Now Grober argues that item 3 in the Duckworth patent is comprised of more than just the "rigid platform" or "box" to which a line is drawn toward in FIG 1 to the patent's preferred embodiment, but also the "shaft attachment points" connecting the box to both the gimbal to the side as well as the antenna above. Instead, Grober argues that the payload platform in the Duckworth patent is akin to an inverted platform, with the legs, struts, going upwards from the flat horizontal surface. As explained in his papers, "Duckworth's payload platform 3 is the rigid platform which comprises both the vertical box uprights to which the axis shafts indicated along the axis 9 are attached, as well as the horizontal top plate to which is then mounted the radar antenna 1, attached to another vertical axis." (Pl's Reply at 4). The problem for Grober is there is no indication in the Duckworth patent that these "attachment points" are in any sense of any substance (other than their connectivity of the various parts of the particular embodiment of the device) as being considered part and parcel of item 3, which is clearly identified in the patent and the identification line drawn in FIG 1 of the preferred embodiment as the "rigid platform" or "box." Grober's argument on this point thus suffers for much of the same reasons as his argument over the sensor placement of item 27 in the preferred embodiment to the Welch patent.

Given the admissions and representations made by Grober during the reexamination proceedings, and giving context to the prior art, it is apparent that the payload platform is the flat horizontal metal plate to which the camera is attached and nothing else, be it the metal arms or legs immediately supporting that plate, which are in turn connected to the motors continuously moving about to keep the camera stabilize by correcting the movement of the base. Those other parts of the "structure" (the motors, support struts, legs, etc.,) do not comprise the payload platform. Thus, the motors and support structures beyond the ones directly attached to the horizontal mounting plate would not be part of the payload platform.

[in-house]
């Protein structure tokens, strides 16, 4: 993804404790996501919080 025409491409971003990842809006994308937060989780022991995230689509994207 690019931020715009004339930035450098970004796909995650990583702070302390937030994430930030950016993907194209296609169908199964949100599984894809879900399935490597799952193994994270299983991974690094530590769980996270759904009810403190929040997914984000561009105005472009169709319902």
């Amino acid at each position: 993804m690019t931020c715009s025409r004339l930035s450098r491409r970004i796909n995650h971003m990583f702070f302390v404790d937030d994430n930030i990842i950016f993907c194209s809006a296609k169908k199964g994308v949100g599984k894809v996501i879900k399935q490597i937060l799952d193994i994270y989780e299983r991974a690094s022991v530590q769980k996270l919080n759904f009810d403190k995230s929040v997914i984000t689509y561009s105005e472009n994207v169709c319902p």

Given the parts of the relevant FIGS in the Welch and Duckworth patents that the PTO reexaminer concluded were considered the "payload platform," it is evident that, Grober's present argument notwithstanding, the term as used in the '662 patent was meant to refer to the horizontal plate or surface upon which the relevant device is affixed or mounted. If the Court were to hold otherwise and include the supporting struts, legs, etc., as advocated by Grober, then not only would this be inconsistent with the position advocated by him and then adopted by the PTO during the re-examination proceedings, but it would render claim 1 in the '662 patent invalid as it would have been rendered obvious or anticipated by the prior art. And it is in this respect that the Court finds defendants' proposed construction is correct because, as their Markman brief makes clear: "The definition proposed by Defendants . . . limits the structure to the horizontal piece that holds the camera." (Defs Reply at 8).

Accordingly, as the re-examination proceedings make plain and a review of the prior art discloses, the Court finds that a "payload platform" is nothing more than just a raised flat horizontal surface upon which a device (be it an antenna or a camera) is directly mounted and touching, it does not include the support structure to that horizontal surface from which it is attached to the rest of the device or to any other part of the device.

The Court accordingly construes the claim term "payload platform" to mean "the horizontal plate, piece or surface upon which the device (e.g., a camera) is directly mounted upon or affixed to."

Given that such a definition results in a finding of non-infringement, the Court concludes its analysis on this point and goes no further in construing the many other terms offered for consideration by the parties in their Markman briefs.

IT IS SO ORDERED.